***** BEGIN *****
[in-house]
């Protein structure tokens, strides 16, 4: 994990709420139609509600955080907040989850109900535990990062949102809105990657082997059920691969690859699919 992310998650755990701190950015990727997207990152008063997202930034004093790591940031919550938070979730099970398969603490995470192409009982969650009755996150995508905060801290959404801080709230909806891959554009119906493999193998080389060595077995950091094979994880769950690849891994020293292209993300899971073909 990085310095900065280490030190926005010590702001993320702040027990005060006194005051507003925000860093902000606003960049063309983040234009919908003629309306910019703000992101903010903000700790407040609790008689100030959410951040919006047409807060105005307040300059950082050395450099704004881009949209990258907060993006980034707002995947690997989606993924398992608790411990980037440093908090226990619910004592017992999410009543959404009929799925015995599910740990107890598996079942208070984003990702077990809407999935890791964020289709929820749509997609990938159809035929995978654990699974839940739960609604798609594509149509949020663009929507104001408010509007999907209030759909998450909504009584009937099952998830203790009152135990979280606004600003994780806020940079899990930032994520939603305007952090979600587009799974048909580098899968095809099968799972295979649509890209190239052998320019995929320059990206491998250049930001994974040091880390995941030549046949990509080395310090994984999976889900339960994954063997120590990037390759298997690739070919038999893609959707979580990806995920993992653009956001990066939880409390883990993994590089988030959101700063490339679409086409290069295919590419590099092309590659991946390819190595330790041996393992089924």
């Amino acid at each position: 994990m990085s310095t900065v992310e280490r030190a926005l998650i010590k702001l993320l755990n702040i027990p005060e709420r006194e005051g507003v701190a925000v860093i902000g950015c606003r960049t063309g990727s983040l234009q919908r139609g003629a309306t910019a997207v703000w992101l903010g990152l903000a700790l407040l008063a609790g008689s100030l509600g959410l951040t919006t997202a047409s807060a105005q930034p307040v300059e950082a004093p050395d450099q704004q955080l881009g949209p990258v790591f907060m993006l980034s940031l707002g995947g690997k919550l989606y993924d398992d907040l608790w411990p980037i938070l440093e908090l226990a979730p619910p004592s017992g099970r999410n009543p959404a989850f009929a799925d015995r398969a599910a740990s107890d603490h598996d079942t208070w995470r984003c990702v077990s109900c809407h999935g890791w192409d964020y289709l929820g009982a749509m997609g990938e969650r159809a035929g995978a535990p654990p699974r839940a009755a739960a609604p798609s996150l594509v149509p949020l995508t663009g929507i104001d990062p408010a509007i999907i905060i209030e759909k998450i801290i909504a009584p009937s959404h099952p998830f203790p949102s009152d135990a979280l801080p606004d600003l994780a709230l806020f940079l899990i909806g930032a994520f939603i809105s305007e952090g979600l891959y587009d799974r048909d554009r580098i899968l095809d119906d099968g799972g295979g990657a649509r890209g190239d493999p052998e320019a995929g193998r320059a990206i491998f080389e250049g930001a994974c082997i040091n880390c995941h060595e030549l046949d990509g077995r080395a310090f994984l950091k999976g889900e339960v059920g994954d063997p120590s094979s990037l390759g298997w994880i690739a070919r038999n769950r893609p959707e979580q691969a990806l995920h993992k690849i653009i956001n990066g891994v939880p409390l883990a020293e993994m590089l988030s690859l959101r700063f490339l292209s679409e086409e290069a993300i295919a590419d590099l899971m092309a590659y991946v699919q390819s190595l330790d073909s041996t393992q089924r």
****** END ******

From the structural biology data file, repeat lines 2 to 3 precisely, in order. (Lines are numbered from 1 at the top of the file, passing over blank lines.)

């Protein structure tokens, strides 16, 4: 994990709420139609509600955080907040989850109900535990990062949102809105990657082997059920691969690859699919 992310998650755990701190950015990727997207990152008063997202930034004093790591940031919550938070979730099970398969603490995470192409009982969650009755996150995508905060801290959404801080709230909806891959554009119906493999193998080389060595077995950091094979994880769950690849891994020293292209993300899971073909 990085310095900065280490030190926005010590702001993320702040027990005060006194005051507003925000860093902000606003960049063309983040234009919908003629309306910019703000992101903010903000700790407040609790008689100030959410951040919006047409807060105005307040300059950082050395450099704004881009949209990258907060993006980034707002995947690997989606993924398992608790411990980037440093908090226990619910004592017992999410009543959404009929799925015995599910740990107890598996079942208070984003990702077990809407999935890791964020289709929820749509997609990938159809035929995978654990699974839940739960609604798609594509149509949020663009929507104001408010509007999907209030759909998450909504009584009937099952998830203790009152135990979280606004600003994780806020940079899990930032994520939603305007952090979600587009799974048909580098899968095809099968799972295979649509890209190239052998320019995929320059990206491998250049930001994974040091880390995941030549046949990509080395310090994984999976889900339960994954063997120590990037390759298997690739070919038999893609959707979580990806995920993992653009956001990066939880409390883990993994590089988030959101700063490339679409086409290069295919590419590099092309590659991946390819190595330790041996393992089924």
């Amino acid at each position: 994990m990085s310095t900065v992310e280490r030190a926005l998650i010590k702001l993320l755990n702040i027990p005060e709420r006194e005051g507003v701190a925000v860093i902000g950015c606003r960049t063309g990727s983040l234009q919908r139609g003629a309306t910019a997207v703000w992101l903010g990152l903000a700790l407040l008063a609790g008689s100030l509600g959410l951040t919006t997202a047409s807060a105005q930034p307040v300059e950082a004093p050395d450099q704004q955080l881009g949209p990258v790591f907060m993006l980034s940031l707002g995947g690997k919550l989606y993924d398992d907040l608790w411990p980037i938070l440093e908090l226990a979730p619910p004592s017992g099970r999410n009543p959404a989850f009929a799925d015995r398969a599910a740990s107890d603490h598996d079942t208070w995470r984003c990702v077990s109900c809407h999935g890791w192409d964020y289709l929820g009982a749509m997609g990938e969650r159809a035929g995978a535990p654990p699974r839940a009755a739960a609604p798609s996150l594509v149509p949020l995508t663009g929507i104001d990062p408010a509007i999907i905060i209030e759909k998450i801290i909504a009584p009937s959404h099952p998830f203790p949102s009152d135990a979280l801080p606004d600003l994780a709230l806020f940079l899990i909806g930032a994520f939603i809105s305007e952090g979600l891959y587009d799974r048909d554009r580098i899968l095809d119906d099968g799972g295979g990657a649509r890209g190239d493999p052998e320019a995929g193998r320059a990206i491998f080389e250049g930001a994974c082997i040091n880390c995941h060595e030549l046949d990509g077995r080395a310090f994984l950091k999976g889900e339960v059920g994954d063997p120590s094979s990037l390759g298997w994880i690739a070919r038999n769950r893609p959707e979580q691969a990806l995920h993992k690849i653009i956001n990066g891994v939880p409390l883990a020293e993994m590089l988030s690859l959101r700063f490339l292209s679409e086409e290069a993300i295919a590419d590099l899971m092309a590659y991946v699919q390819s190595l330790d073909s041996t393992q089924r």